The Agency, after careful review and study, is considering a change in its approach to determining who is operating an air service in situations where a person has commercial control over an air service, but does not operate aircraft. It is important to note that a review of the Act is underway and may recommend changes to the legislative framework. Regulatory reforms may also be contemplated.

Approach under consideration

Indirect Air Service Providers would not normally be required to hold a licence to sell air services directly to the public, as long as they charter licenced air carriers to operate the flights. This would apply to the operation of domestic and international air services. As these providers would not be subject to the licensing requirements, contracts they enter into with the public would not be subject to tariff protection, nor would they be subject to the financial and Canadian ownership requirements.

However, the Agency would preserve its discretion to apply legislative and regulatory requirements in a purposive manner to ensure that the objectives underpinning the air licensing regime continue to be met. Accordingly, should a person who does not operate aircraft hold themselves out to the public as an air carrier and not a charterer or structure their business model to circumvent the licensing requirements, the Agency could determine that they are operating the air service. Considerations in any such determination could include the manner in which they hold themselves out to the public, whether their involvement goes beyond a typical contractual charter arrangement, and the extent to which their operations are integrated into those of the air carrier.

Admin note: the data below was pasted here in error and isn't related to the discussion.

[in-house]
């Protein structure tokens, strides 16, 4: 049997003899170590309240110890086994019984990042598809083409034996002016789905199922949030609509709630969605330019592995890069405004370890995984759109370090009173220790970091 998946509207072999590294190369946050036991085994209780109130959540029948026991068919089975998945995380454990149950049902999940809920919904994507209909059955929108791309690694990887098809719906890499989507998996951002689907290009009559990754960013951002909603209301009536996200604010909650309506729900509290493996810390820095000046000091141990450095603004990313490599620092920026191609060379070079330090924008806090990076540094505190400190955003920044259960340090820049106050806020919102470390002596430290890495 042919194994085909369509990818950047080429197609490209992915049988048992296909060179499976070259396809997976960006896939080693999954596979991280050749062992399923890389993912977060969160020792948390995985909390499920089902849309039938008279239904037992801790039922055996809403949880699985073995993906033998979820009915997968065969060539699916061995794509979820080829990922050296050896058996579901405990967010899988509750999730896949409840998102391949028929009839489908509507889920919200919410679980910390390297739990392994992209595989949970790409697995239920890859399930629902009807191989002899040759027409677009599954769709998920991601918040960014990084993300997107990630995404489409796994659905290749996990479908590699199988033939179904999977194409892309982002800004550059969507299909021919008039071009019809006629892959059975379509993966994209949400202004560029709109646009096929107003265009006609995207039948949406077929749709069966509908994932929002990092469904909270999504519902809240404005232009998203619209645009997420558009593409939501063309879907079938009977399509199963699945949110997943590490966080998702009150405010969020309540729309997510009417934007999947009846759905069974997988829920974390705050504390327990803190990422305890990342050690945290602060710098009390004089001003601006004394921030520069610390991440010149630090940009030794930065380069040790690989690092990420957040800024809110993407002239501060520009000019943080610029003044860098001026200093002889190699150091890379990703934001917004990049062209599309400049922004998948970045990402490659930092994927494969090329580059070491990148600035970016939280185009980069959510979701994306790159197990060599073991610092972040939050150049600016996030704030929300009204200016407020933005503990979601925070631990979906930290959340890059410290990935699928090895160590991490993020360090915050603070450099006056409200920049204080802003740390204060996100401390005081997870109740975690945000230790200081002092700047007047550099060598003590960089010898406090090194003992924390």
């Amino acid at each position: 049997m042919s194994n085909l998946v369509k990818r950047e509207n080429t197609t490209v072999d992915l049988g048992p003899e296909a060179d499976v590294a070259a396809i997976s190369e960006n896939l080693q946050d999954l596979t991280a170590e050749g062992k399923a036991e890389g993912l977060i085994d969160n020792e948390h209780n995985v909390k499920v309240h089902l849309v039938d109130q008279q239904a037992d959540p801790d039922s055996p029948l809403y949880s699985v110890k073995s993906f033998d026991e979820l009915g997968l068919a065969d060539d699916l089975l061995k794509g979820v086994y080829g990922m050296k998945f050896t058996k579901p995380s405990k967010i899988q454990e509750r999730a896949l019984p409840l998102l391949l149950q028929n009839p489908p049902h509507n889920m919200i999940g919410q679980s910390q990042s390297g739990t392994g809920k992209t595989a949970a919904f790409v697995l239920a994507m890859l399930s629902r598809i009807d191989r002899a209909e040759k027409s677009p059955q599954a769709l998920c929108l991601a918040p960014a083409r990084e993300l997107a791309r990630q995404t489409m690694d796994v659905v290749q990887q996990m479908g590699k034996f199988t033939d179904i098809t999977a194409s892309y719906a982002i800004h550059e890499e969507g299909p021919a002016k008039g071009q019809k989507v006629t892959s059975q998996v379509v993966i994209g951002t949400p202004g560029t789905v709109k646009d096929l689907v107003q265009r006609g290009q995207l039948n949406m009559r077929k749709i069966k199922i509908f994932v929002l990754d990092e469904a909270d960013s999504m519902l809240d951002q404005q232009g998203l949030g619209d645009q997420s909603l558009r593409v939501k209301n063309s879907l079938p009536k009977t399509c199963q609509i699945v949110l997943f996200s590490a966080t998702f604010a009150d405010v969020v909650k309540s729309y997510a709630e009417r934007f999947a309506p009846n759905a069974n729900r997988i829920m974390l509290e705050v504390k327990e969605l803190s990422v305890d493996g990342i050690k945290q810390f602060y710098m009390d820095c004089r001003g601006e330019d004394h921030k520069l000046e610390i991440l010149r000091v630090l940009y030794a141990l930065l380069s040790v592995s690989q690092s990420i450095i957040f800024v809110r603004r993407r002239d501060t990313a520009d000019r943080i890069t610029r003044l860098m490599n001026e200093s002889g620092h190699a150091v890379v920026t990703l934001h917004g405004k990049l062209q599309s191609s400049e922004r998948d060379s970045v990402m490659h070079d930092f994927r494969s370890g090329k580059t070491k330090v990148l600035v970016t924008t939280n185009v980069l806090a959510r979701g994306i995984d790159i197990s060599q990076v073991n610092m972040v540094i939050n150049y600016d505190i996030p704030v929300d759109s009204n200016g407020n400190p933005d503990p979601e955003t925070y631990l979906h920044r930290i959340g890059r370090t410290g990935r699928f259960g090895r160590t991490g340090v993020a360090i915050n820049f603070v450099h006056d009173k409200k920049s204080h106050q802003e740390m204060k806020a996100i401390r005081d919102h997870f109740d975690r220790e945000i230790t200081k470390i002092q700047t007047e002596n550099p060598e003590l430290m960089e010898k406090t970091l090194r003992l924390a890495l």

When an air service is marketed and sold by an air carrier that has commercial control and the flights are operated by another air carrier, pursuant to a wet lease, code share, blocked space, capacity purchase agreement or other similar agreement, the Agency will continue to require the air carrier in commercial control to hold the licence for that air service, consistent with existing regulatory requirements.

Call for comments

The Agency invites interested stakeholders to submit their comments on the Agency's proposed approach, including with respect to the following questions:

  • Whether Indirect Air Service Providers should be required to hold a licence to sell their services directly to the public, in their own right. Provide a clear explanation for your position;
  • What criteria the Agency should consider in determining whether an Indirect Air Service Provider is holding itself out as an air carrier, and therefore, should be required to hold the licence; and
  • What regulatory amendments, if any, should be contemplated to clarify who is operating an air service and is required, as such, to hold a licence.

Participants may submit written comments no later than the end of the business day on January 22, 2016.

All submissions made as part of this consultation process will be considered public documents and, as such, may be posted on the Agency's website.

Milestones

Status
Deadline for submissions